Before looking at houses, establish a budget for what everyone wants to pay. Consider the down payment you’ll use and how much each person can afford monthly.

Affordability is likely to vary from person to person, so make sure whatever amount you decide will be manageable for each person involved.

Hire a real estate attorney

It’s also a good idea to hire a real estate attorney to determine how the arrangement will work. This includes the following items.

  • What type of title will you use?
  • Will the house be equally owned or divided based on investment?
  • How will any financial responsibilities after the sale be determined?
  • What does the process look like if one owner wants to sell their share of the house?
  • How will you approach a situation where one owner isn’t holding up their end of the agreement?

Understanding how you’ll approach uncomfortable situations before they arise will make them easier to handle if needed.

Plan for financial emergencies

Emergencies happen without any notice. It could be the loss of a job or a broken air conditioner. If more than one person owns the home, it’s crucial to have a plan in place if and when one of these emergencies happens.

Discuss whether you want to start an emergency fund for the home to cover any unforeseen expenses. If one person is going to cover the extra expenses, how will that person be paid back?

These are all things that you need to discuss and figure out before purchasing the home.

Pros and Cons of Co-Owning a Home

Pros

  • Larger downpayment: Because more owners typically means more total income, you’ll likely be able to afford a larger home. 
  • Split costs: Because you’ll be splitting the cost of homeownership, it should be more affordable than trying to make it work yourself.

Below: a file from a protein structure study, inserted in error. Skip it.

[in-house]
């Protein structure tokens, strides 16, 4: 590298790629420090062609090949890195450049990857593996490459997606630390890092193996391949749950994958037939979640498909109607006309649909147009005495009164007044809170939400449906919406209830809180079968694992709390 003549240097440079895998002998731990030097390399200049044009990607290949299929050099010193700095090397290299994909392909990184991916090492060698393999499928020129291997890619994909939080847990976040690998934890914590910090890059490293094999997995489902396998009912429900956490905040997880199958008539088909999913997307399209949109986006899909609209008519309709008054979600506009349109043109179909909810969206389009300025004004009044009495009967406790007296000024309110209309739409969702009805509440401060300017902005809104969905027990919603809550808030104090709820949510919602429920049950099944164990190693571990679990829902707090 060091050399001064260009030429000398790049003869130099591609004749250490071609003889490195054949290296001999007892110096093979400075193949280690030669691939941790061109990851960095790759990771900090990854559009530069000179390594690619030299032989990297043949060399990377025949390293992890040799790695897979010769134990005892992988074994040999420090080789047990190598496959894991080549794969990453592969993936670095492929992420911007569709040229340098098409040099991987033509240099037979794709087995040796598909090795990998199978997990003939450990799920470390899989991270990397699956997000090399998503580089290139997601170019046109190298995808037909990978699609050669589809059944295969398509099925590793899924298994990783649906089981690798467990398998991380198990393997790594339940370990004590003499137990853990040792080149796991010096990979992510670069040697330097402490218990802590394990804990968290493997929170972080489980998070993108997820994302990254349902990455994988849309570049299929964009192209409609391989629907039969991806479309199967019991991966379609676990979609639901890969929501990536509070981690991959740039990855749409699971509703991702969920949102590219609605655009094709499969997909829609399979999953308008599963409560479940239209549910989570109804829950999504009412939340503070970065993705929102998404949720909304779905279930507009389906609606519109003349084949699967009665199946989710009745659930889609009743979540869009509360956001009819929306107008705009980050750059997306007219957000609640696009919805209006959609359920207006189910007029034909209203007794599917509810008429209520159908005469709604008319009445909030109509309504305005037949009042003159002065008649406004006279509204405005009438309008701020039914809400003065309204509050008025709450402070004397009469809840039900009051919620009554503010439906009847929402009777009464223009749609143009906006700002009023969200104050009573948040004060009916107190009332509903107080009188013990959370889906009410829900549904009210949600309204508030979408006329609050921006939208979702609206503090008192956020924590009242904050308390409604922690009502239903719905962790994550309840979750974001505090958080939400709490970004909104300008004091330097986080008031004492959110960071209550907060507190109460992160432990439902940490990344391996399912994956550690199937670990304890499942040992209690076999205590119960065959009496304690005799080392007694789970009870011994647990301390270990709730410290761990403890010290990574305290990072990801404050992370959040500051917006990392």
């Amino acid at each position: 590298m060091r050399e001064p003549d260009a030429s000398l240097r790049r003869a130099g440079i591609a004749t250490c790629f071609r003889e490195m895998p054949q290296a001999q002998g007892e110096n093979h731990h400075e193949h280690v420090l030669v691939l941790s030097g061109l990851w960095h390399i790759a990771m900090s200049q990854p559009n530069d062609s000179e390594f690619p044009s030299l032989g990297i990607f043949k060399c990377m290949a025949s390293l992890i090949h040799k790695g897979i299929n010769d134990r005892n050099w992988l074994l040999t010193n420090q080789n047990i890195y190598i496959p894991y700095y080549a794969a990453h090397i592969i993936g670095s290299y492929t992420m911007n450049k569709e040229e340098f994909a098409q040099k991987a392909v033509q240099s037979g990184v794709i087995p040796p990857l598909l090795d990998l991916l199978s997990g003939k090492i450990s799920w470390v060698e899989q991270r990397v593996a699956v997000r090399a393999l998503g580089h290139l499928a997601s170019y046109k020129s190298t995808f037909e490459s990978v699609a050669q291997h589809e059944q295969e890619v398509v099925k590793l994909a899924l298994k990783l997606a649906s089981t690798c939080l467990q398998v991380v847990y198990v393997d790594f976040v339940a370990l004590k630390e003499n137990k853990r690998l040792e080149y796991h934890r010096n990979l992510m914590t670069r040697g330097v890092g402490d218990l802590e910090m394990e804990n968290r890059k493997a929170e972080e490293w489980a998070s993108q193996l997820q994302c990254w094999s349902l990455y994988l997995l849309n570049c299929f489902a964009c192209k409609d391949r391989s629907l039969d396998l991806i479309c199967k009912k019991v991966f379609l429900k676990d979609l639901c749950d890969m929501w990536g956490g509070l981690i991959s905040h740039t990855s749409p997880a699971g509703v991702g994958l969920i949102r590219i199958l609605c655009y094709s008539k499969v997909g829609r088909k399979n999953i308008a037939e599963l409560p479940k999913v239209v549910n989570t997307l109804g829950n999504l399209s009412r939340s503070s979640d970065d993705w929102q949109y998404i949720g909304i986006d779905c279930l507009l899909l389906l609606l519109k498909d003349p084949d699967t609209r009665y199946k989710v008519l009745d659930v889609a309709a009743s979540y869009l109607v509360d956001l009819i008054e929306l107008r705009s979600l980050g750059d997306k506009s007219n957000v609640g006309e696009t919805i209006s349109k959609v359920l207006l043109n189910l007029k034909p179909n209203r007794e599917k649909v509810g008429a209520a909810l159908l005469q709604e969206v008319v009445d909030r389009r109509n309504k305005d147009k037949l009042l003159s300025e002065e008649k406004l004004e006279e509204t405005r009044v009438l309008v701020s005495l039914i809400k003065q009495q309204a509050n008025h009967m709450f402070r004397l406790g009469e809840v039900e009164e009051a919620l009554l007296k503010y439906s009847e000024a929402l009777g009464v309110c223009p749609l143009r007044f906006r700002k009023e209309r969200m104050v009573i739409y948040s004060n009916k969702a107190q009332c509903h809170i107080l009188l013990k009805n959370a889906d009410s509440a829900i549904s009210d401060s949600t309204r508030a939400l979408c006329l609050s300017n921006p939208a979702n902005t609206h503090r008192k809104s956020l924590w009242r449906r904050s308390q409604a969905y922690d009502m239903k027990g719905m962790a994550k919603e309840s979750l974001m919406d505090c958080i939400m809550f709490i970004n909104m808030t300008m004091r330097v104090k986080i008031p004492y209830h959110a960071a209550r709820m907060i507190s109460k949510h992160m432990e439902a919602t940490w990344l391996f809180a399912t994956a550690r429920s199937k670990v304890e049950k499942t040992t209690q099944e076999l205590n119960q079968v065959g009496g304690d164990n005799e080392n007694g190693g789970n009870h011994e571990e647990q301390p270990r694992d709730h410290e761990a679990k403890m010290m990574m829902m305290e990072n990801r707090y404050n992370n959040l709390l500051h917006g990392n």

• Easier to qualify: Although the lowest credit score will be used to determine your creditworthiness and interest rates, your total income will make it easier to qualify.

Cons

  • Tension in relationship: If anything doesn’t go as planned, it can cause tension in your relationship with the other co-owners.
  • Eligibility based on lowest credit score: If your co-borrowers have a lower credit score than you do, it could negatively affect the outcome of your mortgage. Because credit scores typically influence interest rates, a lower credit score could mean you’ll need to settle for a slightly higher rate than if you applied independently.
  • Each person is liable: If one co-owner has financial difficulties, it can affect everyone involved. No matter the circumstances, monthly mortgage payments will need to be made. If one owner cannot make their share of the payment, other owners must cover the amount or risk defaulting on the loan.

The Bottom Line

With housing prices as high as they are, co-owning a home has become a popular choice for many. By combining your cash and finances, you can afford a home that you might not be able to afford on your own.

Sean Bryant

Sean Bryant is a Denver-based freelance writer specializing in personal finance, credit cards, and real estate. With more than 15 years of writing experience, his work has appeared in many of the industry’s top publications including Time and Investopedia . He holds a Bachelor of Arts degree in economics.